Another problem in terms of plausibility is that there is no sense of any official investigation within the film, with nobody from the aviation authorities present in the Antilles searching for the Concorde or its black box, nor any other reporters converging on the islands.
Indeed, the whole scenario seems to operate in a curious vaccuum. We get little sense of Cotten and company having seen to it that rumours about the Concorde are already in circulation – especially given that waging the propaganda war is surely an important prelude to waging a real war; that they likely wouldn't escalate the conflict to blowing up planes without exhausting other methods first. The question of exactly how you go about moving a 200-foot long, 78,700kg plane off on the seabed and hiding it without anyone noticing or wondering what you're up to also goes unanswered.
In this regard the film, with its extensive waterworks, is also touch reminiscent of an inverse Jaws or The Last Shark in that the bad guys should be trying to publicise the danger as much as possible rather than downplaying it; note here also that the surname of Franciscus's character is the same as that of Roy Scheider's in Spielberg's film.
If the individual investigative journalist also shows up in the like of Fulci's Zombie and City of the Living Dead around the same time – not to mention his more specialised anthropologist variant in Deodato's own Cannibal Holocaust – the scenarios in which these characters are placed are that bit lower-key: the killing of a cop or the death of a reputed medium in unusual circumstances are worth a newshound's nosing around a bit, but of a different order to an iconic aircraft going down with the loss of 100-plus lives.
Gaunt and Bolla
Another reason for mentioning Cannibal Holocaust is, of course, the casting of that film's Robert Bolla as the one of the ground control team at London the airport as the film builds to its race against time climax.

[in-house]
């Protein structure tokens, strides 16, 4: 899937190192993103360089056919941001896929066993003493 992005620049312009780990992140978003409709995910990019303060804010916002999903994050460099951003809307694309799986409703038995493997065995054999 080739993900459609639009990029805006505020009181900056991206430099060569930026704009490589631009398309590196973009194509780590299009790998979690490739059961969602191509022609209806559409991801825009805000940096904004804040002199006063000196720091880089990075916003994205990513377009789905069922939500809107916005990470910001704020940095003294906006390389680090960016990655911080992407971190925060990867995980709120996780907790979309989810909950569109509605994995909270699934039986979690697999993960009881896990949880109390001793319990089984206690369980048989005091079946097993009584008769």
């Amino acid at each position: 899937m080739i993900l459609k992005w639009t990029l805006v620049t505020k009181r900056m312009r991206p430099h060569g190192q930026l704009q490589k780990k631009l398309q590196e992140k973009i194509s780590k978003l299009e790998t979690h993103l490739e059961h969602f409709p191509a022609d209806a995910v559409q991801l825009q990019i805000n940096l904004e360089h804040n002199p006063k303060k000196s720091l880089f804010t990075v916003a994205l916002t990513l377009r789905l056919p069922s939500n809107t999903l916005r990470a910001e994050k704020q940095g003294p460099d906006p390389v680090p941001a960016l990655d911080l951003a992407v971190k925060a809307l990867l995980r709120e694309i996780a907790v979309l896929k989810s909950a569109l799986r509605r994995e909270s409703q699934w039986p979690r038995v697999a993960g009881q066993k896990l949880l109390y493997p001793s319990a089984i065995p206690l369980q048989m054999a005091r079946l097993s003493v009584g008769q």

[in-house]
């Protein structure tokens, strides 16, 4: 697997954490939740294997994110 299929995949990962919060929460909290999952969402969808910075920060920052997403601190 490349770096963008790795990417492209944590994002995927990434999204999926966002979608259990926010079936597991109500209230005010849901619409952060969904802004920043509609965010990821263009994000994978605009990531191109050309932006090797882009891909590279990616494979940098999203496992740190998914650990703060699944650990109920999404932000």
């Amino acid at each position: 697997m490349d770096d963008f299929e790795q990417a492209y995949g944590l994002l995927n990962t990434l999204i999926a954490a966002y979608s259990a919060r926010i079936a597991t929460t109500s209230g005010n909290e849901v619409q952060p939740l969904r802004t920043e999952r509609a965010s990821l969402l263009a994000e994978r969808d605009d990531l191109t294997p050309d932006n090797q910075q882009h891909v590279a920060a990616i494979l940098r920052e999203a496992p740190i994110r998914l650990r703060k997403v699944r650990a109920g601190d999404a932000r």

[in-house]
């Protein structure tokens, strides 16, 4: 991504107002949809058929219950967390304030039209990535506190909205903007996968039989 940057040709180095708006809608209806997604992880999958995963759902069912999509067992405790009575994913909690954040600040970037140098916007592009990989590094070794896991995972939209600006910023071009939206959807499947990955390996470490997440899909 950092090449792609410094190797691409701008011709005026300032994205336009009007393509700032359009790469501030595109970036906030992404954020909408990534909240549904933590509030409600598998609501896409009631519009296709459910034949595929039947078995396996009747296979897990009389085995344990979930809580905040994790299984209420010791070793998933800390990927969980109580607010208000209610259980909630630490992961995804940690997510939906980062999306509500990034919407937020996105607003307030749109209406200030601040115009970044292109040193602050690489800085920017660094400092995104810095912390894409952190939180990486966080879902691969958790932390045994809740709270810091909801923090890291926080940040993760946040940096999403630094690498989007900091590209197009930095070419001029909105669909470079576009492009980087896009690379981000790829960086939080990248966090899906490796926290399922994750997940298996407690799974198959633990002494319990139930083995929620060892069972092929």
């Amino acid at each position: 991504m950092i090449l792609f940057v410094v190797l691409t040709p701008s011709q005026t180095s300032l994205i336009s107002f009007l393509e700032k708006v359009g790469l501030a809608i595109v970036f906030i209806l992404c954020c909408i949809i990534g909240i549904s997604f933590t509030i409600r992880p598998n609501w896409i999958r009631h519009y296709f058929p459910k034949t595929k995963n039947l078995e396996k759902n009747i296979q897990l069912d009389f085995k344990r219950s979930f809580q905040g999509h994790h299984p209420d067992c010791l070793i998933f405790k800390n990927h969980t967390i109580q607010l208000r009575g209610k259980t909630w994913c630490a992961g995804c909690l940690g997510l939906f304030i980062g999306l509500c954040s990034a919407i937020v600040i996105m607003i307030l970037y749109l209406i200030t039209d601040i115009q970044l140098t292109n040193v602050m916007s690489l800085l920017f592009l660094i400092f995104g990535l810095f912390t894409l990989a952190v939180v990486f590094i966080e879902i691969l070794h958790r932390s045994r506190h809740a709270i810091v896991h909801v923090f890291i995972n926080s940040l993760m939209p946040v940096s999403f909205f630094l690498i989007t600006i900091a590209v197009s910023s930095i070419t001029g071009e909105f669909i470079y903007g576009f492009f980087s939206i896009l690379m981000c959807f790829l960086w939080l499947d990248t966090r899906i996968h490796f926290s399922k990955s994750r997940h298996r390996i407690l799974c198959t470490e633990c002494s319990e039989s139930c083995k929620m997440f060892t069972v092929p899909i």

What's less frequently been remarked upon, however, is the presence of another 70s woodsman amongst the team, namely Michael Gaunt who, in one of our six degrees of separation filone style, also appears in City of the Living Dead as one of the gravediggers opposite another Cannibal Holocaust alumnus, Perry Pirkanen.
Reading Gaunt's credits on the IMDB makes for some bizarre juxtapositions, ranging from long running British children's TV programme Jackanory to Radley Metzger's The Opening of Misty Beethoven to Doris Wishman's Let Me Die a Woman; I can't say I remembered Gaunt in either of these films but will definitely be keeping an eye out when I revisit them.
Returning to the inherent plausibility issues with the film, the point that needs to be made in closing is that, having outlined what I think are the problems with the film, they ironically really matter except to the critic commenting on the film in retrospect: Deodato knows that as long as he keeps things moving at a fair pace and throws in moments of spectacle like the killing of the fishermen; an extended scuba diving sequence; and the preparation, planting and triggering of the devices intended to down the second plane etc. – at regular intervals, his target audience aren't going to care too much.
What most impresses about his direction is again his versatility and professionalism, especially when we remember that he made the very different Concorde Affair and Cannibal Holocaust in the same year.
Stelvio Cipriani provides a workmanlike score, well suited to the action but not particularly memorable.
[An English-dubbed, Greek subtitled video rip is available for download from Cinemageddon]